Channel Islands National Park, California

Just off the southern coast of California, the Channel Islands are home to animals and plants that don’t exist anywhere else in the world. Known as the “Galapagos of North America,” this archipelago of five islands is best known for its elephant seals. The park is also home to sea otters, sea lions, dolphins, whales, bald eagles, and Channel Island foxes. Inside the park, guides lead hikes for bird and wildlife spotting, but if you’re up for a challenge, take the 15-mile hike to Point Bennett on the western tip of San Miguel Island to see thousands of elephant seals sprawled on the beach below.  

Glacier Bay National Park and Preserve, Alaska

Whale watching is one of the top reasons to visit Glacier Bay, with migrating humpbacks arriving every summer. This picturesque national park is also home to orca and minke whales, seals, sea lions, bears, moose, eagles, and seabirds. The best way to explore the park is by kayak, tour boat, or cruise ship, as the majority of its 5,130 square miles are actually water. As you try to spot one of the swimming species, you’ll be surrounded by giant glaciers and stunning landscapes.

Photo by Erika Skogg

Katmai National Park and Preserve, Alaska

The Alaskan wilderness takes center stage at Katmai with one of nature’s most spectacular sights: brown bears catching flying salmon from streams. There are more bears than people on this peninsula, and it is one of the best places to see the animals in their natural habitat. Viewing platforms allow visitors to watch the bears, while the natural tundra landscape and craggy coastline also make for one of the best bird-watching spots in North America.

Photo by Renee Hahnel
Photo by Renee Hahnel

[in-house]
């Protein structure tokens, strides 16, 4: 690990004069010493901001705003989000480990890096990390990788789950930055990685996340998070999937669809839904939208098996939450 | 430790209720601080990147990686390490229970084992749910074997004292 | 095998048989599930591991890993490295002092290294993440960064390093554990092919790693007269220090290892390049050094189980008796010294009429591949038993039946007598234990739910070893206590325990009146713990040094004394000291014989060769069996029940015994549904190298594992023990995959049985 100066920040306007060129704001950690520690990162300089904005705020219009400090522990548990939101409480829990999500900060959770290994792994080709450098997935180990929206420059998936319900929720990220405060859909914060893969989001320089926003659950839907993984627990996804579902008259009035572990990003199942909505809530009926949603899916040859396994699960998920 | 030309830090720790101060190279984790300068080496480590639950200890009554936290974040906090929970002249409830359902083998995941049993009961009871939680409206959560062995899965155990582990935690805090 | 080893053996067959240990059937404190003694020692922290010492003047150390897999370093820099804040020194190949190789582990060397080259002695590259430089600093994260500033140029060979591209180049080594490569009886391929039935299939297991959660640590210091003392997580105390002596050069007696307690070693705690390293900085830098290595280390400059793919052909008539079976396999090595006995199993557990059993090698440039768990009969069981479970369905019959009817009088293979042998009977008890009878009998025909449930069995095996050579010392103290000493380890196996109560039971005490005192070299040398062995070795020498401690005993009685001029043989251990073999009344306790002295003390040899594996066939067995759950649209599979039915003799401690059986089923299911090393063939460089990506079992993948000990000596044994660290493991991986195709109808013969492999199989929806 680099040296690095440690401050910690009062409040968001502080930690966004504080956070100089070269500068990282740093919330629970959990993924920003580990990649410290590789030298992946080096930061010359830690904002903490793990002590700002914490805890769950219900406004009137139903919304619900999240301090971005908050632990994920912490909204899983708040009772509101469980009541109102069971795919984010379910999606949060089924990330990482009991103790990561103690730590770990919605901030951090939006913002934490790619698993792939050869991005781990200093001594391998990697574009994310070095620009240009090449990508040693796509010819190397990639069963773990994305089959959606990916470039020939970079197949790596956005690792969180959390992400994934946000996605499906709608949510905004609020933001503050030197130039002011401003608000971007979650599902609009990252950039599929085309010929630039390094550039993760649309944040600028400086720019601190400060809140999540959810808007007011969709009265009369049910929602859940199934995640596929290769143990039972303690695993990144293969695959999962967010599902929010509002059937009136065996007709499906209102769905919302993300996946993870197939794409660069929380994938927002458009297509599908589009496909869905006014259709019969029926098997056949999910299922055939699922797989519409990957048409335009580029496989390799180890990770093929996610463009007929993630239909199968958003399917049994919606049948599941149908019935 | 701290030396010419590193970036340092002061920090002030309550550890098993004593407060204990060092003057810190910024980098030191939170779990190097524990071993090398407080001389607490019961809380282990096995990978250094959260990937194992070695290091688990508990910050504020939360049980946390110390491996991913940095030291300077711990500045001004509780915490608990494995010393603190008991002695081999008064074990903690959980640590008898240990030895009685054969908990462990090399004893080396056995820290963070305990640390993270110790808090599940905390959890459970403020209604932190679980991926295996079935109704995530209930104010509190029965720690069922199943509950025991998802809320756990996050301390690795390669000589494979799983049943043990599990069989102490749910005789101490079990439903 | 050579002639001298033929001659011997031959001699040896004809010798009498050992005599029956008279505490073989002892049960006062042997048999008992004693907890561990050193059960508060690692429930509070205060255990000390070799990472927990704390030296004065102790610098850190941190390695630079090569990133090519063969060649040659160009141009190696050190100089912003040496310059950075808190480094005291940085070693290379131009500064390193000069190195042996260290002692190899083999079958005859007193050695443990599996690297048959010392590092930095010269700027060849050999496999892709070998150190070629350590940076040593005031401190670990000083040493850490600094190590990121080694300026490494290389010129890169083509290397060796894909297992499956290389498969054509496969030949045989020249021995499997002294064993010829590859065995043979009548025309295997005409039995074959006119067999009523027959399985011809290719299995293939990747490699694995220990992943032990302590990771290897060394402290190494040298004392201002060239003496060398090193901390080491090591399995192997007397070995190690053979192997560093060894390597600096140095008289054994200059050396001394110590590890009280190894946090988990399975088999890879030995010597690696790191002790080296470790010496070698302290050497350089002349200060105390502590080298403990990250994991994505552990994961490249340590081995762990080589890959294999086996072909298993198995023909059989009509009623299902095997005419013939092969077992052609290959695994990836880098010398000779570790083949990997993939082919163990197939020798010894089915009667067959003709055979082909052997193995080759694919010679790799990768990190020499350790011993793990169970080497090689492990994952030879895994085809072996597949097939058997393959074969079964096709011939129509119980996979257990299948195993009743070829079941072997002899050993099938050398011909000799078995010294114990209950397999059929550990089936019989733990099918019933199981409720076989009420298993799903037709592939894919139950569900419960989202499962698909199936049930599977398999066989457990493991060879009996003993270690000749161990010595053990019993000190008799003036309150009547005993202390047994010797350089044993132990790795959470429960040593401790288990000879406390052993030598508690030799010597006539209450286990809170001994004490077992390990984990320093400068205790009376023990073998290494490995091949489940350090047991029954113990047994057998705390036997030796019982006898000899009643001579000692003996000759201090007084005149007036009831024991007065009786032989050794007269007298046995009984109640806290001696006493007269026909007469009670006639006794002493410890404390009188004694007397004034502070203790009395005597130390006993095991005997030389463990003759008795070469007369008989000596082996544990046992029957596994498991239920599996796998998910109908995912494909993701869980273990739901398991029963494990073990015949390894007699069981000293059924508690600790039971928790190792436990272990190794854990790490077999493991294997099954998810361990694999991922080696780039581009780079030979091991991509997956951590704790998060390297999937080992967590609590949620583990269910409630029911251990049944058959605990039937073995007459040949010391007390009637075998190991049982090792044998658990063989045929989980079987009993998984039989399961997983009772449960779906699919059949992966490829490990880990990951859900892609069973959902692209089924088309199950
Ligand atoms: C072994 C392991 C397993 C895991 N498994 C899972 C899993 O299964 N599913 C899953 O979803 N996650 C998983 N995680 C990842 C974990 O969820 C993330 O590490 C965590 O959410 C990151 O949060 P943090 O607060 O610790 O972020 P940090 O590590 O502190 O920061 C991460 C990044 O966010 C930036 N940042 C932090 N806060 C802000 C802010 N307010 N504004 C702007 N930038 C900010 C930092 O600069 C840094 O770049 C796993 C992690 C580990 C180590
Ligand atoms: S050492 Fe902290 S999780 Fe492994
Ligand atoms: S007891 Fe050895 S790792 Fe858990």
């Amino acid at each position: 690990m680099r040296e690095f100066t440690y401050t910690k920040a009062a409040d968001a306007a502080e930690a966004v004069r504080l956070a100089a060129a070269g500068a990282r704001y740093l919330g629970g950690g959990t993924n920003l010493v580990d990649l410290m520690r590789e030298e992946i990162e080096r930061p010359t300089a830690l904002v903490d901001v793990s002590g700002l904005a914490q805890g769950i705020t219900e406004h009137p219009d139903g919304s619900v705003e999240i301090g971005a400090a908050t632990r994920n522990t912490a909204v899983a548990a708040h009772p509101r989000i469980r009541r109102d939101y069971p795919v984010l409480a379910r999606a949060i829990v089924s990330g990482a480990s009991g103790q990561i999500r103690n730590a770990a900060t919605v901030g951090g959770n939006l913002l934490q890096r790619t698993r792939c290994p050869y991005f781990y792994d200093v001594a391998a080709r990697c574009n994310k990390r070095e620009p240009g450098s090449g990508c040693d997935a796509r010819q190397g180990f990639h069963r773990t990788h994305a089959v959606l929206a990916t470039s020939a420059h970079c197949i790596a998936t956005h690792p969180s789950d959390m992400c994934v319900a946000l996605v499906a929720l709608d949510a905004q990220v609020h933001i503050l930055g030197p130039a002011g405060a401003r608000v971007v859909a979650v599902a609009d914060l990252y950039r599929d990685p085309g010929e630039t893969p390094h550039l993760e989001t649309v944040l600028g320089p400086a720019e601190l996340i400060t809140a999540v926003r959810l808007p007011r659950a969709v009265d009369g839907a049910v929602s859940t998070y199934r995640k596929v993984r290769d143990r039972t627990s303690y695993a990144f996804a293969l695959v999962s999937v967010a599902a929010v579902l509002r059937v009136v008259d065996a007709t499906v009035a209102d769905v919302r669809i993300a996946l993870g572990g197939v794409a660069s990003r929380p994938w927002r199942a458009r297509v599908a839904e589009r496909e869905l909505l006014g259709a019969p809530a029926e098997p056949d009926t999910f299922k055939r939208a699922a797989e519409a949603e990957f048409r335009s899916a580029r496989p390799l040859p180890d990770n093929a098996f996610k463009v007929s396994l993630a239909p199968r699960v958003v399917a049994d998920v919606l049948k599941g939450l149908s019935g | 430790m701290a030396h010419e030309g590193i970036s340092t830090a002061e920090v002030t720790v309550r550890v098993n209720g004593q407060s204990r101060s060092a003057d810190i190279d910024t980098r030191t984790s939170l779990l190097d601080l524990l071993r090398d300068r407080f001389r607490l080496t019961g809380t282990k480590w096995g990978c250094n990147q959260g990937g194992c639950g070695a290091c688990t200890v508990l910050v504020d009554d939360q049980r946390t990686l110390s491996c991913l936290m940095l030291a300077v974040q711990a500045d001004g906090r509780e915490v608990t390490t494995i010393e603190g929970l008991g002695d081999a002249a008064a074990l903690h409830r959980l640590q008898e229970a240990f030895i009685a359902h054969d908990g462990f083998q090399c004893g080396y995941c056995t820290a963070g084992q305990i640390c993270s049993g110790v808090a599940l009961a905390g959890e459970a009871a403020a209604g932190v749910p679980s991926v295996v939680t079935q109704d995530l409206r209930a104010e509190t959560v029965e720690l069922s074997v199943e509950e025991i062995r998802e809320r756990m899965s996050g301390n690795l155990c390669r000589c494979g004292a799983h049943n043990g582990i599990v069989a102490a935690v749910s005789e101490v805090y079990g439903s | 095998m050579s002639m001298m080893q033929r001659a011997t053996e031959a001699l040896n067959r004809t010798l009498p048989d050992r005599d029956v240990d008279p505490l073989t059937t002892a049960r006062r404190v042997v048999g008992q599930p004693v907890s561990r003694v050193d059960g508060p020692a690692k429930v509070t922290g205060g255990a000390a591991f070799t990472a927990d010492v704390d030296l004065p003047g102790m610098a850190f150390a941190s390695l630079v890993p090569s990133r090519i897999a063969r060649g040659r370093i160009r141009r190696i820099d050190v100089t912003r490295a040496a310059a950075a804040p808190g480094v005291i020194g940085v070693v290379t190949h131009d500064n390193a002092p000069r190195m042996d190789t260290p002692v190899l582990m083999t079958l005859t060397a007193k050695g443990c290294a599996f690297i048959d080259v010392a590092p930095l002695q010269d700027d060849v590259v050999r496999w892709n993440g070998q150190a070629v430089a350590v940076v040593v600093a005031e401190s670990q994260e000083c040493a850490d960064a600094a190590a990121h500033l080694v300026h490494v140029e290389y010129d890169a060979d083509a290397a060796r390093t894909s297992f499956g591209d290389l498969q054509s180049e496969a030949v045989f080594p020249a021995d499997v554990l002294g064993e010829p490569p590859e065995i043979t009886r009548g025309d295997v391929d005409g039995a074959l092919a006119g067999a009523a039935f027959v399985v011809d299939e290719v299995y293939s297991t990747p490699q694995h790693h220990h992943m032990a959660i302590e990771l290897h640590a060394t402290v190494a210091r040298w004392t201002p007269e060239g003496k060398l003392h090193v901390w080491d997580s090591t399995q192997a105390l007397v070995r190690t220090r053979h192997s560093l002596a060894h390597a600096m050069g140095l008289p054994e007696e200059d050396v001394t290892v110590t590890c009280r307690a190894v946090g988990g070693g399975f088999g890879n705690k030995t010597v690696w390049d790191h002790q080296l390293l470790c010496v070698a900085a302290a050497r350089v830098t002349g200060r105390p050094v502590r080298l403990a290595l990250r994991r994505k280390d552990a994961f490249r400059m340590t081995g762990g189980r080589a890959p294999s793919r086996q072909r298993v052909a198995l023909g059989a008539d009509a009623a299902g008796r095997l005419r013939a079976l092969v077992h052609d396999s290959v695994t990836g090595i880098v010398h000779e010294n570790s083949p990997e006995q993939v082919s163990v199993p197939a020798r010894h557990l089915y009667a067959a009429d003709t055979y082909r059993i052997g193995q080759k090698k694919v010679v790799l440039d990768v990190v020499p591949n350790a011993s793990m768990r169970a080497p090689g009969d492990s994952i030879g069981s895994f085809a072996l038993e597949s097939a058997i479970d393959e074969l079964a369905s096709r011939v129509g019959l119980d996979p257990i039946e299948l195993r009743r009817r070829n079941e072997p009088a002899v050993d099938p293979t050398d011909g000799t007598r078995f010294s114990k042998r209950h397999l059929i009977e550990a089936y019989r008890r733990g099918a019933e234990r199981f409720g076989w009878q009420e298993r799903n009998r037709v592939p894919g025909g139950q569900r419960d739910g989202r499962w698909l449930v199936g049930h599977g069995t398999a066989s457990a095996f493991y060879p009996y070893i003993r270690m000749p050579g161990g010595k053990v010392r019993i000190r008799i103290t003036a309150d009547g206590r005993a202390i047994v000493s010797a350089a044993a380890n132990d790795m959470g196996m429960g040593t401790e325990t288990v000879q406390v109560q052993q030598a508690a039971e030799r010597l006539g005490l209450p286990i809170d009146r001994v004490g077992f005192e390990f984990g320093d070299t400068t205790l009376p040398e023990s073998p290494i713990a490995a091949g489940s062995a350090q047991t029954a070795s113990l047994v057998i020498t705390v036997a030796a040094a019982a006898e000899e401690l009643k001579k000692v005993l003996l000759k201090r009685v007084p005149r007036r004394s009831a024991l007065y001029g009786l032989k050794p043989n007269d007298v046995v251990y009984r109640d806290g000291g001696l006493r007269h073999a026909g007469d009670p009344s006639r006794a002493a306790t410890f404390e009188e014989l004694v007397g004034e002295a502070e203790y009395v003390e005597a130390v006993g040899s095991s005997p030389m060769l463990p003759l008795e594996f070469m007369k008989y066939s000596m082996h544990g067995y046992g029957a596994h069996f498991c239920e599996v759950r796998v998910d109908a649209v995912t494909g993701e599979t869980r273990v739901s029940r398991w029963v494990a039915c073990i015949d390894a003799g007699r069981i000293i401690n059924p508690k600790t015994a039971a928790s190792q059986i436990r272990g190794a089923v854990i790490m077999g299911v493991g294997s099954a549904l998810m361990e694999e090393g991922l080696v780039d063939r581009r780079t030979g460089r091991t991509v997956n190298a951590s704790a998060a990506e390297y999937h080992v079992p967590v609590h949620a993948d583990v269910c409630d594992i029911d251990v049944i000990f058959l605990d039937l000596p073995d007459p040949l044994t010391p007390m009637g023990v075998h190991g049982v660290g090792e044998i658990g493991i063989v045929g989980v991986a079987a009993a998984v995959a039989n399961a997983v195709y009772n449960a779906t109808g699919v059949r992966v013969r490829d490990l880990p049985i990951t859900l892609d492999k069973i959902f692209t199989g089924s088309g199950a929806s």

Virgin Islands National Park

Covering more than half of the island of St. John and its surrounding crystalline waters, Virgin Islands National Park boasts over 300 species of fish and marine life. The park has the world’s first underwater sign-marked snorkeling trails, and the areas are fairly shallow and perfect for beginners. A good place to start is the self-guided trail in Trunk Bay on the northwest shore of St. John, where you can swim alongside schools of tropical fish and the occasional sea turtle. You can also hike up the park’s surrounding mountains to see its vibrant birds, bats, and iguanas, or walk along the roads to catch a glimpse of wild donkeys, goats, and sheep.

Theodore Roosevelt National Park, North Dakota

Home to the biggest mammal in North America (the bison), this park lies in western North Dakota, where the Great Plains meet the rugged Badlands. A habitat for bison, elk, prairie dogs, and wild horses, the sprawling park has three sections that are linked by the Little Missouri River. On park roads, it’s common for visitors to encounter a “North Dakota traffic jam” caused by bison walking alongside vehicles. If you do get caught in bison traffic, keep your windows rolled up and remember to respect their space!

Photo by Jacob and Esther Fu

Header image by Felix Regulla.